Well. Here we are. October. Month of witches and pumpkins and sweets. Oh my. I have done nothing of remote interest this past week. Went for a quick walk to the coffee shop and home via the canal yesterday while it was dry. That’s about it really. Otherwise I have stayed inside, hidden from the weather and ignored the woes of the world. Go me. Did find some interesting chocolate though – Caramilk with Honeycomb in and Orange Toffee Crisp, and some Milky Way biscuits which was nice. I’m easily pleased these days.
How has your week been? More interesting than mine I hope. Long hours at work have made reading hard, but still managed to finish some great books. I’m behind on reviewing as I can’t face the laptop after nine hours of data crunching a day. That’s my excuse anyway. Managed to finish 16 titles in September in the end. Not my most prolific month, but I enjoyed them all.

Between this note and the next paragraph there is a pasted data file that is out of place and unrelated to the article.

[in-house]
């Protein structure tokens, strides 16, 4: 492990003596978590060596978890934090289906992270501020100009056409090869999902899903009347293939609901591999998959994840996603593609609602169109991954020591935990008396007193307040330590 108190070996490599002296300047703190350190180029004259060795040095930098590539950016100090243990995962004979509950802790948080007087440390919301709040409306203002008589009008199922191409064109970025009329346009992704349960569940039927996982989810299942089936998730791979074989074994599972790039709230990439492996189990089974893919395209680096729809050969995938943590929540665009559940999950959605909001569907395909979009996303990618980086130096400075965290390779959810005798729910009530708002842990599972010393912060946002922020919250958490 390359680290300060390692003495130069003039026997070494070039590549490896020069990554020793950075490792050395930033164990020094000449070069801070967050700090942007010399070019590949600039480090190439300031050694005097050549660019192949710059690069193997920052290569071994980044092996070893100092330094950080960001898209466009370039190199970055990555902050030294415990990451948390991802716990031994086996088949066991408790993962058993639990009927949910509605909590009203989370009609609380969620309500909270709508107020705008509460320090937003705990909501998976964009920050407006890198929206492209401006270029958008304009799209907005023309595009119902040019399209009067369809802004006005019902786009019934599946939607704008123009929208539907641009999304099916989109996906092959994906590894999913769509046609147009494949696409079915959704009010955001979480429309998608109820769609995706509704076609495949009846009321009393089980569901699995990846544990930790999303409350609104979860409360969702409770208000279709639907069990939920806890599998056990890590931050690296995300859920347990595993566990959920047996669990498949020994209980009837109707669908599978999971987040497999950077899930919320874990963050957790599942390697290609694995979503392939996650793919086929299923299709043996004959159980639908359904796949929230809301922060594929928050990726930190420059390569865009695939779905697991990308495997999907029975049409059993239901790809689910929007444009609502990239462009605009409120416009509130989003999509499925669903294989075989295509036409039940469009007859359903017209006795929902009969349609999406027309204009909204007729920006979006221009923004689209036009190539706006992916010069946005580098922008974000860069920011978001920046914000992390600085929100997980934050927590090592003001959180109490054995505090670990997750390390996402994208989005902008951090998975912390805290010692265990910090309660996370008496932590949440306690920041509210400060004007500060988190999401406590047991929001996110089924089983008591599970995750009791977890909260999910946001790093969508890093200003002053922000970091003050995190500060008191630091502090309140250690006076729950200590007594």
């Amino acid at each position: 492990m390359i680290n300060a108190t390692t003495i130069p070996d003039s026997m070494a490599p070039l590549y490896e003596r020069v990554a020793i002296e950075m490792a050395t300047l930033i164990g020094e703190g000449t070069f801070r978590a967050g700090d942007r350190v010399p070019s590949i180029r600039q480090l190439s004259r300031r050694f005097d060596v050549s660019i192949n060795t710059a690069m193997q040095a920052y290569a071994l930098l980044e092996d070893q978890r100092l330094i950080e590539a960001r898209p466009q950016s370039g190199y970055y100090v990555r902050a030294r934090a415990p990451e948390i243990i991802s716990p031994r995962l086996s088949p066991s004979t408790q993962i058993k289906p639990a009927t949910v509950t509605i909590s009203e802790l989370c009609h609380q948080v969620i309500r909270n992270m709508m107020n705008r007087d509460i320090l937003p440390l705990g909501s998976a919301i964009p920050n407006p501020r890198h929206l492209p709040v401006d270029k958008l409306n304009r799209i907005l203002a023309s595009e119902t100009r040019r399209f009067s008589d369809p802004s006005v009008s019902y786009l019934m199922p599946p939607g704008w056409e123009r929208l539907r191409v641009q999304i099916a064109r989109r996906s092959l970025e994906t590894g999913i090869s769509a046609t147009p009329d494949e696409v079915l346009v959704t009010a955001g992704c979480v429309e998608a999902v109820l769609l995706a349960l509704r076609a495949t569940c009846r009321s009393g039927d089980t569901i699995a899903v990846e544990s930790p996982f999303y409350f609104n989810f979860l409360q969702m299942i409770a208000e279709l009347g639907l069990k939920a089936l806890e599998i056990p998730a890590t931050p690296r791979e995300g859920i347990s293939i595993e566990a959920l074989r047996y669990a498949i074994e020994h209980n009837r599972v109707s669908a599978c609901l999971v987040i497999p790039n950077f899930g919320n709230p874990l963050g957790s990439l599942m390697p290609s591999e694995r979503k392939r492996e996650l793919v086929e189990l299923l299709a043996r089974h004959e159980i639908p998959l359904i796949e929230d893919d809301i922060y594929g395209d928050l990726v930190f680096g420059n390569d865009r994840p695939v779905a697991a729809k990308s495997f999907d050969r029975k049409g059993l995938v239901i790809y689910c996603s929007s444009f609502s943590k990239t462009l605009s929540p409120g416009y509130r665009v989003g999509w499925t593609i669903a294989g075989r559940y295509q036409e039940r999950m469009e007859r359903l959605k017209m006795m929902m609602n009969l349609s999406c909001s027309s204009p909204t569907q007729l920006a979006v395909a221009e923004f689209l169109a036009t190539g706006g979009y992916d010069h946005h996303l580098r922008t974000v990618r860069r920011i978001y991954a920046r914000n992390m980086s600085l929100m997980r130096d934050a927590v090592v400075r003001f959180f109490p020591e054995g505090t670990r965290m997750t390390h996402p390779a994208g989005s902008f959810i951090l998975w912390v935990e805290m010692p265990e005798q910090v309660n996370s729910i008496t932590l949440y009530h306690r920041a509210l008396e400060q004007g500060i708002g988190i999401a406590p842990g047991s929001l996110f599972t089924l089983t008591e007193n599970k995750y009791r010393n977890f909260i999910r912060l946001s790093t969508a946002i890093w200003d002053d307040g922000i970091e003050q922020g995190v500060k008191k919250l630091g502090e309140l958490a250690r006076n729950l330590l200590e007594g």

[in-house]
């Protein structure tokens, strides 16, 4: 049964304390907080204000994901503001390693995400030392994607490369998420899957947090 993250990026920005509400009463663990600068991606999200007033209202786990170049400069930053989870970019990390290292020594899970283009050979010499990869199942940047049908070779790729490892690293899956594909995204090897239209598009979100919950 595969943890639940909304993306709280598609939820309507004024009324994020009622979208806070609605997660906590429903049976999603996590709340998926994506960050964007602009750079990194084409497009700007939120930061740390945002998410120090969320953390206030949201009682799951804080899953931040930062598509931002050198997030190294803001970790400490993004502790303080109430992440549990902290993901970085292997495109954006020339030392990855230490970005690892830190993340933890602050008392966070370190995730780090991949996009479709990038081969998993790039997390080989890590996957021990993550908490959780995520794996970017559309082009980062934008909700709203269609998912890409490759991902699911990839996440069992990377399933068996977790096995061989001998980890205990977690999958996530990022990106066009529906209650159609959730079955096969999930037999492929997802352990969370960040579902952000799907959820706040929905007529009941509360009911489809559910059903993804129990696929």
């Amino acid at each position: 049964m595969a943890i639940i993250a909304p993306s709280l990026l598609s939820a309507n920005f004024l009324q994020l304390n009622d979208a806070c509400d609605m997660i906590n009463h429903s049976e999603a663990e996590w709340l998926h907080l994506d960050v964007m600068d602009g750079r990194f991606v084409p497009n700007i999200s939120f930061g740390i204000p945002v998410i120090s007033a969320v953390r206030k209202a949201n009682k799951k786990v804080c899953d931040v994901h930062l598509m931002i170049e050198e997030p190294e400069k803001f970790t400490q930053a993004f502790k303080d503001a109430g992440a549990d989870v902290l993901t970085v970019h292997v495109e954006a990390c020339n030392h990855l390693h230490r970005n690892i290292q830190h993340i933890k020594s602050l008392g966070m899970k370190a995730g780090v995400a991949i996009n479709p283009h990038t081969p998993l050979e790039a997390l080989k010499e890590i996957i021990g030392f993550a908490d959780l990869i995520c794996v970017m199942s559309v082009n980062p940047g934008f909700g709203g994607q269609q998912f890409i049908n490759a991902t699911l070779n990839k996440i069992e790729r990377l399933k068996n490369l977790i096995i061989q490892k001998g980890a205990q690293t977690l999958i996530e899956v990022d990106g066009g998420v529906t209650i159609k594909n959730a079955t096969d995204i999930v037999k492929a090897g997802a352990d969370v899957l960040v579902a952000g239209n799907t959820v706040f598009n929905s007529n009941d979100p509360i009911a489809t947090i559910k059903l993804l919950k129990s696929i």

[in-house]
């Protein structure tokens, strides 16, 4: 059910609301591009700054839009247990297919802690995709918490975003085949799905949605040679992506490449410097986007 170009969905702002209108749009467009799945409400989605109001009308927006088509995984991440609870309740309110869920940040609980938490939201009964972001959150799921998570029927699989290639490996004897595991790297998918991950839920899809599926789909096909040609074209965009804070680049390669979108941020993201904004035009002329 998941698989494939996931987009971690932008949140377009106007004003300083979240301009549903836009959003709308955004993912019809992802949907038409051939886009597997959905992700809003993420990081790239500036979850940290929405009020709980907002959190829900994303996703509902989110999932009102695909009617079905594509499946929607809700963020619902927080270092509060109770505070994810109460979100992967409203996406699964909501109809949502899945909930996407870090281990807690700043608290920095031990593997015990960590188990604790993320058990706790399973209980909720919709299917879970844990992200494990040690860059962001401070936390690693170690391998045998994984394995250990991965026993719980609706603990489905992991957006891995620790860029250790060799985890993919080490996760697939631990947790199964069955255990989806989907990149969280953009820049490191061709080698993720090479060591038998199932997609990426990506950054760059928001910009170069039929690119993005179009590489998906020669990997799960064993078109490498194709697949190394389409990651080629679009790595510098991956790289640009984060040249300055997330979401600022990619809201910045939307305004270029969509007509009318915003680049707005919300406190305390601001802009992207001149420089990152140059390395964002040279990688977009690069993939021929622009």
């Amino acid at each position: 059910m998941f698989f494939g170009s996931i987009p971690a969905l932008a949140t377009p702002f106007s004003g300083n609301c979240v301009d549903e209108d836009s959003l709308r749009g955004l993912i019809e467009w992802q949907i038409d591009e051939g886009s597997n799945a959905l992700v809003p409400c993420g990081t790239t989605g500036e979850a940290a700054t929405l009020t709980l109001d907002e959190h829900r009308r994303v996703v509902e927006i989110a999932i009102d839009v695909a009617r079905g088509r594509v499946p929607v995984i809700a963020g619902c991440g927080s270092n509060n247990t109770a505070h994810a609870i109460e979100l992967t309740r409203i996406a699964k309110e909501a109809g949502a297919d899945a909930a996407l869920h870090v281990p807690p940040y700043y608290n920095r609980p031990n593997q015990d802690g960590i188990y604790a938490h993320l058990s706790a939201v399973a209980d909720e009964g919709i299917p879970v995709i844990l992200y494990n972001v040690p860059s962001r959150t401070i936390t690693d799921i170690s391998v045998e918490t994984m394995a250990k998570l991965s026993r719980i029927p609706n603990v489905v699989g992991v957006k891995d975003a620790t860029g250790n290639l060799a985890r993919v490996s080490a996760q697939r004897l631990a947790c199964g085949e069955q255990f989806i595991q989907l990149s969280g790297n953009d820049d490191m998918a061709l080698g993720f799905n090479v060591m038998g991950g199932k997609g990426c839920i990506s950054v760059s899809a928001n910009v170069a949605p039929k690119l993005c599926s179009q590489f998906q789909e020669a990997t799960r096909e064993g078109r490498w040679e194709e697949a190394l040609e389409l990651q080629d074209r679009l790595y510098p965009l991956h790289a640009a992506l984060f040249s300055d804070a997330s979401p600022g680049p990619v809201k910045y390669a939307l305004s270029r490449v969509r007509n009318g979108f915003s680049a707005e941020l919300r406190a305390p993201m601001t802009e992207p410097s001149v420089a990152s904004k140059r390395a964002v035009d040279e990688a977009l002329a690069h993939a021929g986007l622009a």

They were: Trick or Treat by Katerina Diamond; Many Deadly Returns – Short Story Anthology; Death of the Mantis by Michael Stanley; The Quiet People by Paul Cleave; The Reacher Guy by Dr Heather Martin; Assassins Rogue by Rachel Amphlett; A Perfect Plan by Jeffery Deaver; The Last Time She Died by Zoë Sharp; Cold Justice by Ant Middleton; Dark As My Heart by Antti Tuomainen; The Lost Boy by Rachel Amphlett; Survivor’s Guilt by Michael Wood; Flesh and Blood by Caroline Mitchell; Psychopaths Anonymous by Will Carver; Saying Goodbye to Tuesday by Chrissie Manby and Offshore by Ann Cleeves.